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Sunak faces agonising decision that threatens to ruin career at moment of maximum peril

NewsSunak faces agonising decision that threatens to ruin career at moment of maximum peril

Despite all the fallout between Boris Johnson and Rishi Sunak, it could be a supreme irony that the PM ends up taking a leaf out his Mr Johnson’s playbook to get out of his latest sticky wicket.

As Foreign Secretary, Mr Johnson famously jetted off for a spurious ad hoc meeting in Afghanistan to avoid voting to approve a third runway at Heathrow – a whipped vote which would require him to break a solemn vow to lie down in front of bulldozers to prevent one being built.

Now Mr Sunak may be desperately looking for a reason to leave the country on Monday and avoid voting on the Mr Johnson Privileges Committee sanctions.

The vote, confirmed to coincide with Mr Johnson’s 59th birthday, will be a “free vote”, meaning each MP gets to vote with their conscience rather than how the party dictates.

That at least means Mr Sunak will avoid all-out civil war by dictating which voting lobby his troops should file down, but how Mr Sunak himself votes will be one of the hardest decisions of his career.

READ MORE: Boris allies vow to take swift revenge on Sunak with wave of humiliating revolts

On the one hand, voting in favour of the report would risk turning a large percentage of the Boris-loving party membership against him – very brave given the party conference is only a summer away.

On the other hand, voting against the report will lead to weeks of media criticism and attacks from the Opposition that he’s weak and in the pocket of Mr Johnson.

The trickiness of the vote must make jetting off to Afghanistan – or even a war-torn Ukraine – sound very appealing to the PM.

At the daily No. 10 press briefing, Mr Sunak’s spokesman repeatedly refused to be drawn on where the PM will be on Monday, how he will vote, whether he’s read the report and whether he has a reaction to the Privileges Committee.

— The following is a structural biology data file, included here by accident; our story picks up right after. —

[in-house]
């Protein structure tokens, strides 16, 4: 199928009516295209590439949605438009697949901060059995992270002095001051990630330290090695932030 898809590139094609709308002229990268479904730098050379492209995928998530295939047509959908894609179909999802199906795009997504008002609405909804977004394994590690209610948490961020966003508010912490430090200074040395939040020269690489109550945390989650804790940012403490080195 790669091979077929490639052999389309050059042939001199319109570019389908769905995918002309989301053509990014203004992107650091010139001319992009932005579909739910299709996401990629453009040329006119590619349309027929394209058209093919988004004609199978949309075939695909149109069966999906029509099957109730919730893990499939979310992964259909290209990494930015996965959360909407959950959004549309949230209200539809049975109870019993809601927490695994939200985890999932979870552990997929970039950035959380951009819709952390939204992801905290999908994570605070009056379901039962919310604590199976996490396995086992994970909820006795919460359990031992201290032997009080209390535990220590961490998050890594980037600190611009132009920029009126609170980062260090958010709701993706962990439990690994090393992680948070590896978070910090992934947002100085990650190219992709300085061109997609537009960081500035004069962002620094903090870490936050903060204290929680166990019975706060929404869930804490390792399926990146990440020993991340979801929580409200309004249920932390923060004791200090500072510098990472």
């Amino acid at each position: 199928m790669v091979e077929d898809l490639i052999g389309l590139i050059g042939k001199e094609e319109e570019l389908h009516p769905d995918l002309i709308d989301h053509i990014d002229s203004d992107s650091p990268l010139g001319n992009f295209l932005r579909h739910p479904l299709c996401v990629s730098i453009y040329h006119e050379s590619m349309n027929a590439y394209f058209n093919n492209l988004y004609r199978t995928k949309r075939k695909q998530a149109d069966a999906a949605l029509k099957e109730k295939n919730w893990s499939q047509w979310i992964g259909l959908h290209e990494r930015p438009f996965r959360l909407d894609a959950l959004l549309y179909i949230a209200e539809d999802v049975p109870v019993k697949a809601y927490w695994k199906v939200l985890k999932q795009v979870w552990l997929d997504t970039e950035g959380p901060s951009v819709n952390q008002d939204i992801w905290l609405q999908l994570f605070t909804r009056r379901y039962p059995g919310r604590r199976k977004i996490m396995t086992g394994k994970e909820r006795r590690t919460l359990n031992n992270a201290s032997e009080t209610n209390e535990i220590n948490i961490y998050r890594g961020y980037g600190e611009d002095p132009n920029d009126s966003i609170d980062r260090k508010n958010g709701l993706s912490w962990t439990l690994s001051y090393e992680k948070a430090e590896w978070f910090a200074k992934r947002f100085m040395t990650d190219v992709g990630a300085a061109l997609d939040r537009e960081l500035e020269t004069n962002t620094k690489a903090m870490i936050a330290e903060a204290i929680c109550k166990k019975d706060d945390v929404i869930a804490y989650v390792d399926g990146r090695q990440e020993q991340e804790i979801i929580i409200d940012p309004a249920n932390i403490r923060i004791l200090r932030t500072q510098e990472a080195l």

Thankfully journalists have more than enough news to be going on with, so they let it slide.

The biggest takeaway upon leaving Downing Street, however, is that while No. 10 now relaxes in the hope it can move on from the Boris “psychodrama”, this could prove the moment of maximum peril.

The important probe came from the Mirror: is the Prime Minister confident he himself did not mislead parliament over Partygate?

In December 2021 Labour MP Karl Turner bluntly asked: “Will he categorically deny in the House that he or any of his officials or Spads attended any of the Downing Street Christmas parties on 27 November or 18 December last year?”

Mr Sunak with equal bluntness replied: “No, I did not attend any parties.”

Given he got a Fixed Penalty Notice for the same birthday celebration that the Privileges Committee has now ruled did constitute a party, that now seems incorrect.

Worse than that – Mr Sunak has not corrected the record in Hansard.

The Government may well hope that now Boris is gone they can get on with delivery.

However they may soon discover that Mr Johnson was distracting the political press corp from his own controversies, and now he is out of the picture the media’s desire for a pound of Tory flesh may quickly make him the focus of the same vitriolic stories that his predecessor has had to put up with for four years.

In that circumstance, Mr Sunak may be rushing to find Mr Johnson a safe by-election seat.

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